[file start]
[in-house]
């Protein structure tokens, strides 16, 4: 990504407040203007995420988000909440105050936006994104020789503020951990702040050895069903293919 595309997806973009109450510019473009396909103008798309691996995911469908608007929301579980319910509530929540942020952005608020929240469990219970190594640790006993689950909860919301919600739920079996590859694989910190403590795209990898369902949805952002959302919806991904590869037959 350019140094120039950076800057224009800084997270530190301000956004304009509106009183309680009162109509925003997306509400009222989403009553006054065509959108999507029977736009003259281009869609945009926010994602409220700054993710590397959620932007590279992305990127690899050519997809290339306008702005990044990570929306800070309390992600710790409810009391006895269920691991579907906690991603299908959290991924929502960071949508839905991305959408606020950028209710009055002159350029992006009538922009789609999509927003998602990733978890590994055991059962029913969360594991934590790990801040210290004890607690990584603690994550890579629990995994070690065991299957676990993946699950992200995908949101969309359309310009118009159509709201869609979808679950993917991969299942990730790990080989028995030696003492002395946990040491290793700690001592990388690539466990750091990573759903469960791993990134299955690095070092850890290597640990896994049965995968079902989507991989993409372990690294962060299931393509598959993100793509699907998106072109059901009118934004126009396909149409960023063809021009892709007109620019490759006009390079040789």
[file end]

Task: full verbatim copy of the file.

[in-house]
């Protein structure tokens, strides 16, 4: 990504407040203007995420988000909440105050936006994104020789503020951990702040050895069903293919 595309997806973009109450510019473009396909103008798309691996995911469908608007929301579980319910509530929540942020952005608020929240469990219970190594640790006993689950909860919301919600739920079996590859694989910190403590795209990898369902949805952002959302919806991904590869037959 350019140094120039950076800057224009800084997270530190301000956004304009509106009183309680009162109509925003997306509400009222989403009553006054065509959108999507029977736009003259281009869609945009926010994602409220700054993710590397959620932007590279992305990127690899050519997809290339306008702005990044990570929306800070309390992600710790409810009391006895269920691991579907906690991603299908959290991924929502960071949508839905991305959408606020950028209710009055002159350029992006009538922009789609999509927003998602990733978890590994055991059962029913969360594991934590790990801040210290004890607690990584603690994550890579629990995994070690065991299957676990993946699950992200995908949101969309359309310009118009159509709201869609979808679950993917991969299942990730790990080989028995030696003492002395946990040491290793700690001592990388690539466990750091990573759903469960791993990134299955690095070092850890290597640990896994049965995968079902989507991989993409372990690294962060299931393509598959993100793509699907998106072109059901009118934004126009396909149409960023063809021009892709007109620019490759006009390079040789």